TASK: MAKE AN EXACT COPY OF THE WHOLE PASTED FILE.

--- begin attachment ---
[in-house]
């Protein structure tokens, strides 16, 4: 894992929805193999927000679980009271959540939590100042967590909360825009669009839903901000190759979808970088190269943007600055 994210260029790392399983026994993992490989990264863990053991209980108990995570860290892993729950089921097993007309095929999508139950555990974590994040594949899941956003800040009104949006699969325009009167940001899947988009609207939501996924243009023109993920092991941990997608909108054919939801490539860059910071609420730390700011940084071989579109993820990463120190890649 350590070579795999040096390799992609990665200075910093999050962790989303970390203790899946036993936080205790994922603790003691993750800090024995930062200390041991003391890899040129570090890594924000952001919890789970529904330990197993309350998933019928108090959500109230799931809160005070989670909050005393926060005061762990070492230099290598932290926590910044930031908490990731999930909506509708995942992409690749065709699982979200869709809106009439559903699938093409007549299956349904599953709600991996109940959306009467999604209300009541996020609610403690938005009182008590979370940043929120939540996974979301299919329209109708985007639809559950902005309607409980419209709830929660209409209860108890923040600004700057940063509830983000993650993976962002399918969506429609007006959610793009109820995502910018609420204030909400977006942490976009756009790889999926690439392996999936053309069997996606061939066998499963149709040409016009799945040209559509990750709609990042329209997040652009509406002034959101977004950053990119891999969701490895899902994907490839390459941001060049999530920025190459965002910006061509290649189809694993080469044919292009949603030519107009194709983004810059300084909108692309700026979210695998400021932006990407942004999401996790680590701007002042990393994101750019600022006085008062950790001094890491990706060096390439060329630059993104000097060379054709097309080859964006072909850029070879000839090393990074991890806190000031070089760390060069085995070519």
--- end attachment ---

[in-house]
């Protein structure tokens, strides 16, 4: 894992929805193999927000679980009271959540939590100042967590909360825009669009839903901000190759979808970088190269943007600055 994210260029790392399983026994993992490989990264863990053991209980108990995570860290892993729950089921097993007309095929999508139950555990974590994040594949899941956003800040009104949006699969325009009167940001899947988009609207939501996924243009023109993920092991941990997608909108054919939801490539860059910071609420730390700011940084071989579109993820990463120190890649 350590070579795999040096390799992609990665200075910093999050962790989303970390203790899946036993936080205790994922603790003691993750800090024995930062200390041991003391890899040129570090890594924000952001919890789970529904330990197993309350998933019928108090959500109230799931809160005070989670909050005393926060005061762990070492230099290598932290926590910044930031908490990731999930909506509708995942992409690749065709699982979200869709809106009439559903699938093409007549299956349904599953709600991996109940959306009467999604209300009541996020609610403690938005009182008590979370940043929120939540996974979301299919329209109708985007639809559950902005309607409980419209709830929660209409209860108890923040600004700057940063509830983000993650993976962002399918969506429609007006959610793009109820995502910018609420204030909400977006942490976009756009790889999926690439392996999936053309069997996606061939066998499963149709040409016009799945040209559509990750709609990042329209997040652009509406002034959101977004950053990119891999969701490895899902994907490839390459941001060049999530920025190459965002910006061509290649189809694993080469044919292009949603030519107009194709983004810059300084909108692309700026979210695998400021932006990407942004999401996790680590701007002042990393994101750019600022006085008062950790001094890491990706060096390439060329630059993104000097060379054709097309080859964006072909850029070879000839090393990074991890806190000031070089760390060069085995070519």